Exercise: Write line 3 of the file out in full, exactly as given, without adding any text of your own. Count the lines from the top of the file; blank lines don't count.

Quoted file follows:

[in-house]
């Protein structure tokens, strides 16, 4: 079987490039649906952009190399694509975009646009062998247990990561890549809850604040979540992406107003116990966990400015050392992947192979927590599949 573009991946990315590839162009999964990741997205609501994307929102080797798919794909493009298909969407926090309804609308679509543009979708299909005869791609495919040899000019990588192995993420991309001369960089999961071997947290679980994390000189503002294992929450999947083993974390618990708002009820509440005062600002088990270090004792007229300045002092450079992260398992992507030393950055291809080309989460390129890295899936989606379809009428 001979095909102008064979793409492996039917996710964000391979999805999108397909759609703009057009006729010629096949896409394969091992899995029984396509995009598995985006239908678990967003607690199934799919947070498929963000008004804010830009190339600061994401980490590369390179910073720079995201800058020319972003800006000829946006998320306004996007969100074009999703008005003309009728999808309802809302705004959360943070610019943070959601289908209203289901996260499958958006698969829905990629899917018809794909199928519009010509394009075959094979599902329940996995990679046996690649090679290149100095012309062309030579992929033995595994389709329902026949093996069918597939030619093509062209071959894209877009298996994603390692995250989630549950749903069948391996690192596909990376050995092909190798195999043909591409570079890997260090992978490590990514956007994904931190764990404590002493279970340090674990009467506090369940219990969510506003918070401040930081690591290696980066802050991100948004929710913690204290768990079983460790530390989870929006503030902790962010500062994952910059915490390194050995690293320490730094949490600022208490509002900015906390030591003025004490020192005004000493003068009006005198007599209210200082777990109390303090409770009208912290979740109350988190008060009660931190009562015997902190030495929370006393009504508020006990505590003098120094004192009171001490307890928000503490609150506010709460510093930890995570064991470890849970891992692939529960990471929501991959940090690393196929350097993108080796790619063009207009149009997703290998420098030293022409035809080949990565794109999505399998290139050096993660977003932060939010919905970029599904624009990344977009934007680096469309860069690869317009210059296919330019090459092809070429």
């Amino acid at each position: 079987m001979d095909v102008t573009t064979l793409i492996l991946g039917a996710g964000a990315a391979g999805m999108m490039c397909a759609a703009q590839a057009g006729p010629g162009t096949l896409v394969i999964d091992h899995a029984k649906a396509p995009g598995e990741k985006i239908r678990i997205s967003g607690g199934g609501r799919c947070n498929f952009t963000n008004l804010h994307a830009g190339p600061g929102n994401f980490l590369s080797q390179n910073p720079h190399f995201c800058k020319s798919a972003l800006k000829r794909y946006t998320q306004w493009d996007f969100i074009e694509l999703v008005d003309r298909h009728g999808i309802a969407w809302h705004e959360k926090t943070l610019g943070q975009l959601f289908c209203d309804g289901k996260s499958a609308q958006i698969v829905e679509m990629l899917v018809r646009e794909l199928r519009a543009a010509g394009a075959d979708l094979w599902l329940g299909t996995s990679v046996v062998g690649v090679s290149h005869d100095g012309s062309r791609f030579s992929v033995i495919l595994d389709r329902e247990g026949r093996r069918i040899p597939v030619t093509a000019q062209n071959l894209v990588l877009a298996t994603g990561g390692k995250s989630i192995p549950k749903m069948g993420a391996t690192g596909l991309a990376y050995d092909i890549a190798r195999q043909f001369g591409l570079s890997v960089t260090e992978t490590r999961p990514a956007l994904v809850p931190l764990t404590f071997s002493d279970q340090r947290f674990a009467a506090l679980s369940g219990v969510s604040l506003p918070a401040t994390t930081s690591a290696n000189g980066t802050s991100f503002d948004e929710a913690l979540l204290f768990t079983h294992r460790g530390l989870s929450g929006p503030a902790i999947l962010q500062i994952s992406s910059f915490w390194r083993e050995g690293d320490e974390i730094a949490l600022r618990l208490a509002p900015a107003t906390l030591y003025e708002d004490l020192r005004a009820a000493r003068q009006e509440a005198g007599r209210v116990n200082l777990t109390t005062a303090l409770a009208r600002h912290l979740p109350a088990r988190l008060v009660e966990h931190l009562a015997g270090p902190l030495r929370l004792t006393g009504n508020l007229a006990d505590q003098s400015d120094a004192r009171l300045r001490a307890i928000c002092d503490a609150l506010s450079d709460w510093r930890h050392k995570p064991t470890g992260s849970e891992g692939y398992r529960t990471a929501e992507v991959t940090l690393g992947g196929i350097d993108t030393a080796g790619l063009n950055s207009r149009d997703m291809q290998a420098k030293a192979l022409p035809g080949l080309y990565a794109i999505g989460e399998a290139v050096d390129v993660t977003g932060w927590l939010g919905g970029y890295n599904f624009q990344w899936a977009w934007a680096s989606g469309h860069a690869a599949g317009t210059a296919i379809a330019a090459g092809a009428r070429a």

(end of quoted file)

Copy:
């Amino acid at each position: 079987m001979d095909v102008t573009t064979l793409i492996l991946g039917a996710g964000a990315a391979g999805m999108m490039c397909a759609a703009q590839a057009g006729p010629g162009t096949l896409v394969i999964d091992h899995a029984k649906a396509p995009g598995e990741k985006i239908r678990i997205s967003g607690g199934g609501r799919c947070n498929f952009t963000n008004l804010h994307a830009g190339p600061g929102n994401f980490l590369s080797q390179n910073p720079h190399f995201c800058k020319s798919a972003l800006k000829r794909y946006t998320q306004w493009d996007f969100i074009e694509l999703v008005d003309r298909h009728g999808i309802a969407w809302h705004e959360k926090t943070l610019g943070q975009l959601f289908c209203d309804g289901k996260s499958a609308q958006i698969v829905e679509m990629l899917v018809r646009e794909l199928r519009a543009a010509g394009a075959d979708l094979w599902l329940g299909t996995s990679v046996v062998g690649v090679s290149h005869d100095g012309s062309r791609f030579s992929v033995i495919l595994d389709r329902e247990g026949r093996r069918i040899p597939v030619t093509a000019q062209n071959l894209v990588l877009a298996t994603g990561g390692k995250s989630i192995p549950k749903m069948g993420a391996t690192g596909l991309a990376y050995d092909i890549a190798r195999q043909f001369g591409l570079s890997v960089t260090e992978t490590r999961p990514a956007l994904v809850p931190l764990t404590f071997s002493d279970q340090r947290f674990a009467a506090l679980s369940g219990v969510s604040l506003p918070a401040t994390t930081s690591a290696n000189g980066t802050s991100f503002d948004e929710a913690l979540l204290f768990t079983h294992r460790g530390l989870s929450g929006p503030a902790i999947l962010q500062i994952s992406s910059f915490w390194r083993e050995g690293d320490e974390i730094a949490l600022r618990l208490a509002p900015a107003t906390l030591y003025e708002d004490l020192r005004a009820a000493r003068q009006e509440a005198g007599r209210v116990n200082l777990t109390t005062a303090l409770a009208r600002h912290l979740p109350a088990r988190l008060v009660e966990h931190l009562a015997g270090p902190l030495r929370l004792t006393g009504n508020l007229a006990d505590q003098s400015d120094a004192r009171l300045r001490a307890i928000c002092d503490a609150l506010s450079d709460w510093r930890h050392k995570p064991t470890g992260s849970e891992g692939y398992r529960t990471a929501e992507v991959t940090l690393g992947g196929i350097d993108t030393a080796g790619l063009n950055s207009r149009d997703m291809q290998a420098k030293a192979l022409p035809g080949l080309y990565a794109i999505g989460e399998a290139v050096d390129v993660t977003g932060w927590l939010g919905g970029y890295n599904f624009q990344w899936a977009w934007a680096s989606g469309h860069a690869a599949g317009t210059a296919i379809a330019a090459g092809a009428r070429a």